Kickstarter Aims To Give Book On Black Boy Joy To Public Schools

"Many remarkable black men were once joyful little black boys."
Illustrations in&nbsp;<a href=";id=6
Illustrations in The Joys of Being a Little Black Boy are all done by Chris Turner. 

At some point in their lives, black men are forced to realize that no matter what they do, some people will never see their humanity.

To counter the negative perception of black men and boys, Chicago native Valerie Reynolds authored “The Joys of Being a Little Black Boy.” The book follows a blissfully innocent adolescent named Roy in Chi City as he gets to interact with historical black figures like Barack Obama, Frederick Douglass and Jackie Robinson.

“Roy takes readers on a journey of joy through a historic adventure reminding us that many remarkable black men were once joyful little black boys,” the book’s publisher, Hurston Media Group, said in a statement to HuffPost.

Reynold's Kickstarter closes on June 30.&nbsp;
Reynold's Kickstarter closes on June 30. 

Reynolds told HuffPost why her book is so relevant to the present social climate. 

“It is very important to ensure little black boys are aware of the joy that they possess, much like the historical figures highlighted in the book,” Reynolds told HuffPost in an email Tuesday. “Now, more than ever, it is critical to counter the dominant narrative that mostly portrays black men and boys as dangerous, violent and criminal.”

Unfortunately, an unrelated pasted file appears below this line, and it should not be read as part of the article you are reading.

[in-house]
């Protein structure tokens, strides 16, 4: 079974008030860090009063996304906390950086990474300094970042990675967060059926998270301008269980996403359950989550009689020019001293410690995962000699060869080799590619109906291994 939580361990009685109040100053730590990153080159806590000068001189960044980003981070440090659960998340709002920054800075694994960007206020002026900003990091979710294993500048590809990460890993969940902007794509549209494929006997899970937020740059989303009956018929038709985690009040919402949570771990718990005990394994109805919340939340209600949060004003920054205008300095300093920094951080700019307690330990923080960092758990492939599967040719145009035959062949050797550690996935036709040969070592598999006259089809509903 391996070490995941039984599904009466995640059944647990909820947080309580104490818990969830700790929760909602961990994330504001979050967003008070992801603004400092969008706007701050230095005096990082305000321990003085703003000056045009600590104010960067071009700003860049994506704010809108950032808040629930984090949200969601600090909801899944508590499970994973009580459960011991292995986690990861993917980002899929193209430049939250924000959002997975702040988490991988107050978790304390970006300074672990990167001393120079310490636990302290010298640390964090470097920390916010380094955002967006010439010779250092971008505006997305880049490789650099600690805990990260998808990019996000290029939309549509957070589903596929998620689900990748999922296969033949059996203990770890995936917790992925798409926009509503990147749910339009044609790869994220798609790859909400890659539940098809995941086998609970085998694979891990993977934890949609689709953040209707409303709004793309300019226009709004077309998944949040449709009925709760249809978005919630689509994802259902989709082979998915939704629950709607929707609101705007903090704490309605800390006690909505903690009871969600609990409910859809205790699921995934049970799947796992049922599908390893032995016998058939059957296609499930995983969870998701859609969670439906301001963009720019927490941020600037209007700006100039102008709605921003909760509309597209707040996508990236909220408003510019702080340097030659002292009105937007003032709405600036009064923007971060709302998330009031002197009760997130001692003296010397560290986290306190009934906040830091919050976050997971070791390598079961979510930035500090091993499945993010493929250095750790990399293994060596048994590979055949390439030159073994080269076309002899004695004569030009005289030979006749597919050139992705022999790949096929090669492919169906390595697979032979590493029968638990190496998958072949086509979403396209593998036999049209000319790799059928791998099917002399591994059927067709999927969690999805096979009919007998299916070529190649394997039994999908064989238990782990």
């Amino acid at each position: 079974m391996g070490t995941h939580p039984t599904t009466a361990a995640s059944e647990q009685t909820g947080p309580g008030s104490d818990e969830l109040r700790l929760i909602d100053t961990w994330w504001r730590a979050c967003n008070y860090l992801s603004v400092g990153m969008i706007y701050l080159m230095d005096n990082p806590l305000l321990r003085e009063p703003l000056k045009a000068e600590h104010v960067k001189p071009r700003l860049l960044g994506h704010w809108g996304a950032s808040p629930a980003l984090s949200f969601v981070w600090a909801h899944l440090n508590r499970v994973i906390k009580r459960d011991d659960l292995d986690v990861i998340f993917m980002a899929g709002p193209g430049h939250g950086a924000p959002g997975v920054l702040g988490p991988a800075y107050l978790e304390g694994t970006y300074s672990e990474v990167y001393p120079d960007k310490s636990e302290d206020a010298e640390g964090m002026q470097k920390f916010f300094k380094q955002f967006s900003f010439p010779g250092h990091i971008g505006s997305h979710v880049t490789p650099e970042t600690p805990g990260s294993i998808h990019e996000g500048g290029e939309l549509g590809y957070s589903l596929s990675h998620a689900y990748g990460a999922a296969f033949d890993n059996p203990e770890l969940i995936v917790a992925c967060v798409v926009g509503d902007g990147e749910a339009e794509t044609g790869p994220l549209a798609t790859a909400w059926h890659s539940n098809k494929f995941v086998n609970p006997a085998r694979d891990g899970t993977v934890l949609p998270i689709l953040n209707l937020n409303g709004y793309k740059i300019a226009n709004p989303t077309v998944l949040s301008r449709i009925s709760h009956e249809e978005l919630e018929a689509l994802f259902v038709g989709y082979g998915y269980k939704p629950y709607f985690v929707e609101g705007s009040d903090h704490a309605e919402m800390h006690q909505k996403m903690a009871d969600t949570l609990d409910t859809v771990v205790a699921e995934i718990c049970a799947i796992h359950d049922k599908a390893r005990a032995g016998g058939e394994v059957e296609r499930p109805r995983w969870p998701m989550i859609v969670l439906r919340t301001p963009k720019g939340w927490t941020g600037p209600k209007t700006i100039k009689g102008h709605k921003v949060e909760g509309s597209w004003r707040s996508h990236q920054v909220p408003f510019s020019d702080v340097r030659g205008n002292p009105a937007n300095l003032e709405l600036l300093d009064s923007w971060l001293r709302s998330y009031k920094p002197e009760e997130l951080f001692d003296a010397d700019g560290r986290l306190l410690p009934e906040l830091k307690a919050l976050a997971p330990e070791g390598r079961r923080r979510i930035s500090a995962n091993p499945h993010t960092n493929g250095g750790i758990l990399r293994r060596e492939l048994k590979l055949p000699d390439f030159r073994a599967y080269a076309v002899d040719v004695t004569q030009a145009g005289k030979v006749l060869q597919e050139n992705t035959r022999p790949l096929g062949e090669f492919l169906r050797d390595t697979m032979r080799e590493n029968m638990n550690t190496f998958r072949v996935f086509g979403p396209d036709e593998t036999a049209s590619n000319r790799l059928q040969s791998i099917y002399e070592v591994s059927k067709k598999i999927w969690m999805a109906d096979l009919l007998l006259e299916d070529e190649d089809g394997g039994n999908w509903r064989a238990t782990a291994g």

In order to ensure her message reaches the masses, Reynolds began a Kickstarter campaign. She aims to raise $7,500 not only for the book’s printing costs but also to donate copies to public schools throughout the country. As of Tuesday, the campaign has reached 70 percent of its goal. 

On the book’s Kickstarter page, Reynolds points to the killing of Terence Crutcher by Officer Betty Shelby to illustrate the necessity of positive representations of black boys. In audio footage from a helicopter that hovered over the scene of the killing, a police officer is heard typecasting Crutcher by saying he looked like a “bad dude.”

“This ‘big bad dude’ scared her because her understanding of Black men has been shaped by distorted images, stories, and depictions of Black men that are conjured by the media ... media misrepresentations have real and tragic consequences,” Reynolds wrote on the campaign page. 

“We want this book to remind little Black boys who they are and whom they come from,” she continued. “We also hope that this book illuminates the humanity of Black boys and reminds everyone that we are more alike than we are different.”

The pledge levels start at $5, and each donation of $27 or higher comes with one or more copies of the book, along with other small items. Some pledge levels are named after young black men and boys who have lost their lives to police shootings or other racially charged violence. 

Reynolds hopes that by August, the book will make its way to classrooms and be available in retail stores. 



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